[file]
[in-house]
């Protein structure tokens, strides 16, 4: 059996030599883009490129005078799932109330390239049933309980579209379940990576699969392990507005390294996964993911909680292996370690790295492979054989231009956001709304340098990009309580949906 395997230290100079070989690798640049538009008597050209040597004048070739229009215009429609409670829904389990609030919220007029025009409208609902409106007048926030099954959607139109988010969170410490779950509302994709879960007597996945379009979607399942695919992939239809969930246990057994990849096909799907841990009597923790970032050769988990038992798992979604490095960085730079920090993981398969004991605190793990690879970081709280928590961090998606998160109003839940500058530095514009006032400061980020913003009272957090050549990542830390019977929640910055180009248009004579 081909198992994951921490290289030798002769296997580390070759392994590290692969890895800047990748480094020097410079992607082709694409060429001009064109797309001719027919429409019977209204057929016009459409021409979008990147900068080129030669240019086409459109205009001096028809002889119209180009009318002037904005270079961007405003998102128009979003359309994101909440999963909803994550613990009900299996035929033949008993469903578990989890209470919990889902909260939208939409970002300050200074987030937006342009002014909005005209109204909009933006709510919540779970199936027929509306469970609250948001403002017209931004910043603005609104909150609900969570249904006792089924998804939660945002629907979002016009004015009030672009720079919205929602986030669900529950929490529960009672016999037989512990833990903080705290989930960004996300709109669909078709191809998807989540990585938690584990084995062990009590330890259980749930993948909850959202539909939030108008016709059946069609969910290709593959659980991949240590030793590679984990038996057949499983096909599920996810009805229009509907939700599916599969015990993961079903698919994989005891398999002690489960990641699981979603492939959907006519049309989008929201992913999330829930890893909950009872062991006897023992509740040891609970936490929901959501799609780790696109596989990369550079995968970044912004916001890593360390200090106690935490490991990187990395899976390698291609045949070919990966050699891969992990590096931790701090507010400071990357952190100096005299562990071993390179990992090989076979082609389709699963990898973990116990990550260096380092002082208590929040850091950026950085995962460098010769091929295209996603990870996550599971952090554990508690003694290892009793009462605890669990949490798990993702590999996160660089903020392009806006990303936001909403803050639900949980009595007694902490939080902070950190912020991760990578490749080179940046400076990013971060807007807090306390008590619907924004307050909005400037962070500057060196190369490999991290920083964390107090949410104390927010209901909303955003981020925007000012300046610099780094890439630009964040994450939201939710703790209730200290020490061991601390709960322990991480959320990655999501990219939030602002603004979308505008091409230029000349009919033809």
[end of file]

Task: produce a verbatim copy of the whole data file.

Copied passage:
[in-house]
């Protein structure tokens, strides 16, 4: 059996030599883009490129005078799932109330390239049933309980579209379940990576699969392990507005390294996964993911909680292996370690790295492979054989231009956001709304340098990009309580949906 395997230290100079070989690798640049538009008597050209040597004048070739229009215009429609409670829904389990609030919220007029025009409208609902409106007048926030099954959607139109988010969170410490779950509302994709879960007597996945379009979607399942695919992939239809969930246990057994990849096909799907841990009597923790970032050769988990038992798992979604490095960085730079920090993981398969004991605190793990690879970081709280928590961090998606998160109003839940500058530095514009006032400061980020913003009272957090050549990542830390019977929640910055180009248009004579 081909198992994951921490290289030798002769296997580390070759392994590290692969890895800047990748480094020097410079992607082709694409060429001009064109797309001719027919429409019977209204057929016009459409021409979008990147900068080129030669240019086409459109205009001096028809002889119209180009009318002037904005270079961007405003998102128009979003359309994101909440999963909803994550613990009900299996035929033949008993469903578990989890209470919990889902909260939208939409970002300050200074987030937006342009002014909005005209109204909009933006709510919540779970199936027929509306469970609250948001403002017209931004910043603005609104909150609900969570249904006792089924998804939660945002629907979002016009004015009030672009720079919205929602986030669900529950929490529960009672016999037989512990833990903080705290989930960004996300709109669909078709191809998807989540990585938690584990084995062990009590330890259980749930993948909850959202539909939030108008016709059946069609969910290709593959659980991949240590030793590679984990038996057949499983096909599920996810009805229009509907939700599916599969015990993961079903698919994989005891398999002690489960990641699981979603492939959907006519049309989008929201992913999330829930890893909950009872062991006897023992509740040891609970936490929901959501799609780790696109596989990369550079995968970044912004916001890593360390200090106690935490490991990187990395899976390698291609045949070919990966050699891969992990590096931790701090507010400071990357952190100096005299562990071993390179990992090989076979082609389709699963990898973990116990990550260096380092002082208590929040850091950026950085995962460098010769091929295209996603990870996550599971952090554990508690003694290892009793009462605890669990949490798990993702590999996160660089903020392009806006990303936001909403803050639900949980009595007694902490939080902070950190912020991760990578490749080179940046400076990013971060807007807090306390008590619907924004307050909005400037962070500057060196190369490999991290920083964390107090949410104390927010209901909303955003981020925007000012300046610099780094890439630009964040994450939201939710703790209730200290020490061991601390709960322990991480959320990655999501990219939030602002603004979308505008091409230029000349009919033809």